Court records show that the defendants submitted a proffer showing where Philadelphia officials were informed by the Denver U.S. Attorney's office that IRP Solution would soon be indicted. Analysis of timelines reveals that it would be six months before the government presented the IRP Solutions case to a grand jury. Dr. Bean reviews this and other compelling situations in his narrative. http://friendsofjustice.wordpress.com/blog/

“How can someone predict that an indictment is coming,” ponders Gary Walker, CEO of IRP Solutions. “It was this type of interference and black-balling that prevented us from generating revenue and taking care of our debt. As long as we were prevented from generating revenue, and we were not allowed to bring it up during the trial, the government had their case right where they wanted it,” Walker states.

After conducting nearly 100 interviews, Bean states, “The general belief was establishing the viability of their (IRP’s) product would lead to... cash flow and the ability to finally discharge the company’s debt.”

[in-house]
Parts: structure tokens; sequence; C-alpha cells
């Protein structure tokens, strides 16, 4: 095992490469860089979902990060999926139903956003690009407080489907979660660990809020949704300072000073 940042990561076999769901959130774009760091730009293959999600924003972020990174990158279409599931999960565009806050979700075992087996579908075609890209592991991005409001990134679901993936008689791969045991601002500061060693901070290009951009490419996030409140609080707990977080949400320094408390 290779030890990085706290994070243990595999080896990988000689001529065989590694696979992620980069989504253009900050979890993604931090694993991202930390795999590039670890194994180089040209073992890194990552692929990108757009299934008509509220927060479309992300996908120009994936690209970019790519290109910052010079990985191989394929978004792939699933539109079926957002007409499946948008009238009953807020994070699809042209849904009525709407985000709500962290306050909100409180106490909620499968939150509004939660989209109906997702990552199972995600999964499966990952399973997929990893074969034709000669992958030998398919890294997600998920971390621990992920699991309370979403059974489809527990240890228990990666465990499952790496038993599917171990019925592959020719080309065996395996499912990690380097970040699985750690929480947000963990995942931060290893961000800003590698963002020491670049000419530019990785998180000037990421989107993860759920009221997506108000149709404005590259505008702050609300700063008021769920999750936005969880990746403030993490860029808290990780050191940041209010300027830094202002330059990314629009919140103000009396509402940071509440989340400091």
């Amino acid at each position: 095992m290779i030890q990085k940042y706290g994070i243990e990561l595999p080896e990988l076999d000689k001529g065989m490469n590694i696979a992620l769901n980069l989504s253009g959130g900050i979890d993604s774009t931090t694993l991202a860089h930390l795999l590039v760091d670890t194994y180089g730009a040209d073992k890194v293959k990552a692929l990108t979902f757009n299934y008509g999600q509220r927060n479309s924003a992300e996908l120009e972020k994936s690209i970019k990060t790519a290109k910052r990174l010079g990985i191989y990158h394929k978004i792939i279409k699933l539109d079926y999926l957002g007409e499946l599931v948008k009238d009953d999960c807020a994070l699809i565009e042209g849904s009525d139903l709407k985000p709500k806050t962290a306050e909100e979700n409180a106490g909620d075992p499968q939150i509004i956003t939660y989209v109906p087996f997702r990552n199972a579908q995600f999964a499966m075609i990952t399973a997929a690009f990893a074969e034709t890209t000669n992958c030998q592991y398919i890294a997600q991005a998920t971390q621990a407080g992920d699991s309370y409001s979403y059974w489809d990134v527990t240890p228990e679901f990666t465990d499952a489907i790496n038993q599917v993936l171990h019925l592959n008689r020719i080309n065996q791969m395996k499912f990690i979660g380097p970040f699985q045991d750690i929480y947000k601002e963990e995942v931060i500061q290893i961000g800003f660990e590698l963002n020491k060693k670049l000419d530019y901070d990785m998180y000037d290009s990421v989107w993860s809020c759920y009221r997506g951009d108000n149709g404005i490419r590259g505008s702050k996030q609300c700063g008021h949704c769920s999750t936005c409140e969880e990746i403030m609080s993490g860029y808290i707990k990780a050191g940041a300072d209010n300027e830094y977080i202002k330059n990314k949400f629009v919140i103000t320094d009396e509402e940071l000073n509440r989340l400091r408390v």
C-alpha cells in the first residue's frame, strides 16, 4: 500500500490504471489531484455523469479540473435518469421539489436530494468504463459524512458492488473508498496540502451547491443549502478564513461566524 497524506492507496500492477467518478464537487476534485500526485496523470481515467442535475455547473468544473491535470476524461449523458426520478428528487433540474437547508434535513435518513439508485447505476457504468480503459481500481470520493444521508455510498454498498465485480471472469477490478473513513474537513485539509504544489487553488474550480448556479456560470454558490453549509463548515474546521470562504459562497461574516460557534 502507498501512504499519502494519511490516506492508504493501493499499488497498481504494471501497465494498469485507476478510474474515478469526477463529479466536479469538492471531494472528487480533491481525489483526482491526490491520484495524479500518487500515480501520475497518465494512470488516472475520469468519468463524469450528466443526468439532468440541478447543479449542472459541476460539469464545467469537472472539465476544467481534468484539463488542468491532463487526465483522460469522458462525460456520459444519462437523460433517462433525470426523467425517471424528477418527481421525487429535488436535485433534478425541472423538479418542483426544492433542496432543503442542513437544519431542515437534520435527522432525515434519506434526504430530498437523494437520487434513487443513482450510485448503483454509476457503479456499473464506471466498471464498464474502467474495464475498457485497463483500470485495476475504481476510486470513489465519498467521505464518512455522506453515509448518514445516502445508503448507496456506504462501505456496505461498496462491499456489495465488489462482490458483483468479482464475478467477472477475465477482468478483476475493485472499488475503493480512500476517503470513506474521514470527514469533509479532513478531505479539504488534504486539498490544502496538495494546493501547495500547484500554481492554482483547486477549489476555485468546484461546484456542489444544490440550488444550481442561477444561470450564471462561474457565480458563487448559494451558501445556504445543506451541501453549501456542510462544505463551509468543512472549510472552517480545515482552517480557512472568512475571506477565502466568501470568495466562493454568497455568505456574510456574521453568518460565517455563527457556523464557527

“Our review shows that several things went wrong in this case”, says Sam Thurman of A Just Cause. “Not only were the guys not allowed to bring in expert witness testimony, they were not allowed to present evidence to show how they were conducting business that would have helped them resolved their outstanding debt," adds Thurman.

During pre-trial, affidavits were submitted to defense attorneys by members of A Just Cause who met with Bob Goffi, FBI Lead Counsel in Denver, who stated that if the agents went outside of the scope of the search warrant that it was grounds for a law suit against the FBI and grounds for the search warrant to be thrown out. "I was in the meeting with Bob Goffi, along with Sam Thurman and others when Mr. Goffi talked about actions that could be taken. There was always a question around the execution of the warrant", Stewart adds.